Employers that offer competitive employee benefits show that they care about the physical and mental wellbeing of their employees, which can result in happier and more productive employees. A high-quality benefits package can also help attract and retain employees.


When potential job candidates look for jobs to apply to, they will often look for two things in a listing: job responsibilities and employee benefits. If your benefits package offers a robust array of perks, it may sway job candidates to apply for your company.


To keep employees satisfied at their jobs, employers must offer a competitive total compensation package. Employees not only need to receive a competitive wage, but are increasingly interested in benefits that help them maintain a strong work-life balance and a high quality of life.


Studies show that employers with high employee engagement tend to offer a wide variety of employee benefits and perks, including healthcare options that cover unmarried domestic partners, financial and retirement planning benefits, paid leave, on-site fitness centers (or gym memberships), on-site meals, and more.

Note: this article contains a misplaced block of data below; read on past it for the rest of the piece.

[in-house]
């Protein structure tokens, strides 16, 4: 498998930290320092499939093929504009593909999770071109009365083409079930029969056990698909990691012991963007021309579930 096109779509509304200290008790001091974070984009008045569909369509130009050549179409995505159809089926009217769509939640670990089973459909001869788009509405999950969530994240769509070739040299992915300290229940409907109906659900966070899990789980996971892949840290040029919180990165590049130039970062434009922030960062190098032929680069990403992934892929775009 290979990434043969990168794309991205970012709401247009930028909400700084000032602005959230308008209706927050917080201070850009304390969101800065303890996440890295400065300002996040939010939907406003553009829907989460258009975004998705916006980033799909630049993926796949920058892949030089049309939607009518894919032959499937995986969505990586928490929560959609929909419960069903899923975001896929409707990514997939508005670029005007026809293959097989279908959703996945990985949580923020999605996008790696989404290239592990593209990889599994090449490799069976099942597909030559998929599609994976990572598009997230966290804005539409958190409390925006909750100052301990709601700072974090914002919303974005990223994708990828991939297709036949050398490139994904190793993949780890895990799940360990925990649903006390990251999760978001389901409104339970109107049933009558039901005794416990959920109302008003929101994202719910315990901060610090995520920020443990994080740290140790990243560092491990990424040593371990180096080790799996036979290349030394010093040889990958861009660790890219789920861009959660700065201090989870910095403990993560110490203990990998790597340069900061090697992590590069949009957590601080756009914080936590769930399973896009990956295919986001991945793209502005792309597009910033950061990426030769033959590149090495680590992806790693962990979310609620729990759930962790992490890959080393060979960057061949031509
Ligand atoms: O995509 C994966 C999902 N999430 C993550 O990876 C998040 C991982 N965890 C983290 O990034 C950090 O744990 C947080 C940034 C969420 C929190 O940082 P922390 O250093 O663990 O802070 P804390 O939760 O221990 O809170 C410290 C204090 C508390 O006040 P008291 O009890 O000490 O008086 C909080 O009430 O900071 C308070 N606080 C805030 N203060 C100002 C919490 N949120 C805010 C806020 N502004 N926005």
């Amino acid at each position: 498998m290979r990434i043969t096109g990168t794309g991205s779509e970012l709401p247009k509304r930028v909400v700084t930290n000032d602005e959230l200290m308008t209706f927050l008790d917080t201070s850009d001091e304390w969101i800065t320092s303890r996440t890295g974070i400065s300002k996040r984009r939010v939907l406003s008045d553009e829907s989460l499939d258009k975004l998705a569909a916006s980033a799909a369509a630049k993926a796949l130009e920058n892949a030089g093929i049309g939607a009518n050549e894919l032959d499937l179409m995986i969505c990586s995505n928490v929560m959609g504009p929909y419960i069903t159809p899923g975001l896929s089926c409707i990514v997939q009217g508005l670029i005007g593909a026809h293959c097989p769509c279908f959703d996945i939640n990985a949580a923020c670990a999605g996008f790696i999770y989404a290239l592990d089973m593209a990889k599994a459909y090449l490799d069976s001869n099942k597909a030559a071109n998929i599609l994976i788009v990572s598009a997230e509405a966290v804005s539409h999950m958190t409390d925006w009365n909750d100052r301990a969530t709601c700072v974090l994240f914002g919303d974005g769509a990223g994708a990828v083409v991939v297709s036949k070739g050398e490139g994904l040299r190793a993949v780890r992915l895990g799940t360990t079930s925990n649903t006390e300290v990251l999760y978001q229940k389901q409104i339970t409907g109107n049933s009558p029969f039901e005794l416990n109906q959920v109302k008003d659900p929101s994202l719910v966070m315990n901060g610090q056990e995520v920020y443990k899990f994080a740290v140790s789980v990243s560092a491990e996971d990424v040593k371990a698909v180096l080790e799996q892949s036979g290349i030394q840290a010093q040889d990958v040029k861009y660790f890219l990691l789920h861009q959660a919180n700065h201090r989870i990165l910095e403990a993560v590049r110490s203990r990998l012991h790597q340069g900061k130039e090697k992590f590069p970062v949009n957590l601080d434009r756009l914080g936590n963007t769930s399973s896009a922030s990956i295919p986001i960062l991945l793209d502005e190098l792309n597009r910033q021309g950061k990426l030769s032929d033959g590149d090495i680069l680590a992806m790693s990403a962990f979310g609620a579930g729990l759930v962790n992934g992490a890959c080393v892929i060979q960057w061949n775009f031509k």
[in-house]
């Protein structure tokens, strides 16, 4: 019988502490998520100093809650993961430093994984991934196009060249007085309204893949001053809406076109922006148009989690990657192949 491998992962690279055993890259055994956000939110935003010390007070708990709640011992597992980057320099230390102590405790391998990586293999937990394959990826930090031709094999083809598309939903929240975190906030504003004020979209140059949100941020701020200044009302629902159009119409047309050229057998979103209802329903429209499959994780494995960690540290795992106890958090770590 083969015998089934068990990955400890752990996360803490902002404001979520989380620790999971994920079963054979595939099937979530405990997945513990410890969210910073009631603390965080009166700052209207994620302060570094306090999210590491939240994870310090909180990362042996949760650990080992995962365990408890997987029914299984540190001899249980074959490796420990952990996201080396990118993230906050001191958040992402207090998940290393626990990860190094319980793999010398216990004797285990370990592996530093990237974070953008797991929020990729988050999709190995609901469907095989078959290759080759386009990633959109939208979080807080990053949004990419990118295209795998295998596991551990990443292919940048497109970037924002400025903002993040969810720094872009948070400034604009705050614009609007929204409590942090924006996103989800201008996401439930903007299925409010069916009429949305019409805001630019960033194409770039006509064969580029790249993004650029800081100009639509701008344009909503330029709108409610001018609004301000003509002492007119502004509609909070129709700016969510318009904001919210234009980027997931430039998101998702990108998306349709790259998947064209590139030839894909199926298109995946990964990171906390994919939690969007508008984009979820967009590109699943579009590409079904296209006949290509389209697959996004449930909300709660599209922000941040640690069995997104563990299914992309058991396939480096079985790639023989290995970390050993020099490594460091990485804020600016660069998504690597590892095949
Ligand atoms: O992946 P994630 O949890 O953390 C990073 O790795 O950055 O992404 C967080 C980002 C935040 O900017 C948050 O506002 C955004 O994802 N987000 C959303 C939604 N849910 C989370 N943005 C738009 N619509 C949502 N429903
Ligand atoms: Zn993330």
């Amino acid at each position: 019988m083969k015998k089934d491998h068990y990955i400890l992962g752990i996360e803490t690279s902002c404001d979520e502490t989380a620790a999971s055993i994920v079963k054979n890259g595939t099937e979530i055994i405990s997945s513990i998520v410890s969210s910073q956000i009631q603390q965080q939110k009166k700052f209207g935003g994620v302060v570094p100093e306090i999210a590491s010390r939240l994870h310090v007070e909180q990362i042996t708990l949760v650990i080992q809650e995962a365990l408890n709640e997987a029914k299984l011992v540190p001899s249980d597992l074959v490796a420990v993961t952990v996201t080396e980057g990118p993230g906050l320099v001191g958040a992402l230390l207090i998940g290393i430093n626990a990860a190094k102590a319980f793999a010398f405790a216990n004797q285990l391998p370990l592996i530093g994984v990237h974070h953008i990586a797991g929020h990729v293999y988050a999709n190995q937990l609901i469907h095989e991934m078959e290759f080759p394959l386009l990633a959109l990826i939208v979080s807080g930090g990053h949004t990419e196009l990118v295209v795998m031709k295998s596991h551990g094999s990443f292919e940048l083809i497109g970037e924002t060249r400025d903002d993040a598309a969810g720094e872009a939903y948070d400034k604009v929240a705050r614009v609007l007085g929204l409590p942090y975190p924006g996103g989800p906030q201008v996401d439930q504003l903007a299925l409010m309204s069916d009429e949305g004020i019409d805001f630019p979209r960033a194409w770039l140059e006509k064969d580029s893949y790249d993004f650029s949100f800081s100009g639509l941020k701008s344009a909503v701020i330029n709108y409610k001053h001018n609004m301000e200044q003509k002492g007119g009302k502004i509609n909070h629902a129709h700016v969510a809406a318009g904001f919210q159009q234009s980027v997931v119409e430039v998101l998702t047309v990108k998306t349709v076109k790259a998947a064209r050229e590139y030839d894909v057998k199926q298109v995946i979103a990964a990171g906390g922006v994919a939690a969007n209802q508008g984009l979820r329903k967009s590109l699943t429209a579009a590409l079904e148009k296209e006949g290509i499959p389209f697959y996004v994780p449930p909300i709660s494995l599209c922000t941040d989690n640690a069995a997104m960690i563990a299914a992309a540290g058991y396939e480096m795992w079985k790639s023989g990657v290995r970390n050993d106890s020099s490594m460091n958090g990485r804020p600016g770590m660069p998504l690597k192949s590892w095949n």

Fifty percent of organizations with high engagement offer their employees flexible work hours.


Work-life balance benefits (such as remote work and flexible scheduling) have the potential to increase employee wellbeing. It can even reduce employees’ risk of cardiovascular disease and prevent the equivalent of five to ten years’ worth of negative cardiometabolic changes.

This can, in turn, result in lower healthcare costs, reduced absenteeism due to illness, and increased productivity for the employee and business.

Best Practices for Offering Employee Benefits

Although offering the right benefits is crucial, how you handle those benefits matters in the eyes of employees. Make sure you’re executing the right strategy by following best practices:

With the right approach to employee benefit services, you’ll likely have a much easier time attracting and retaining top talent.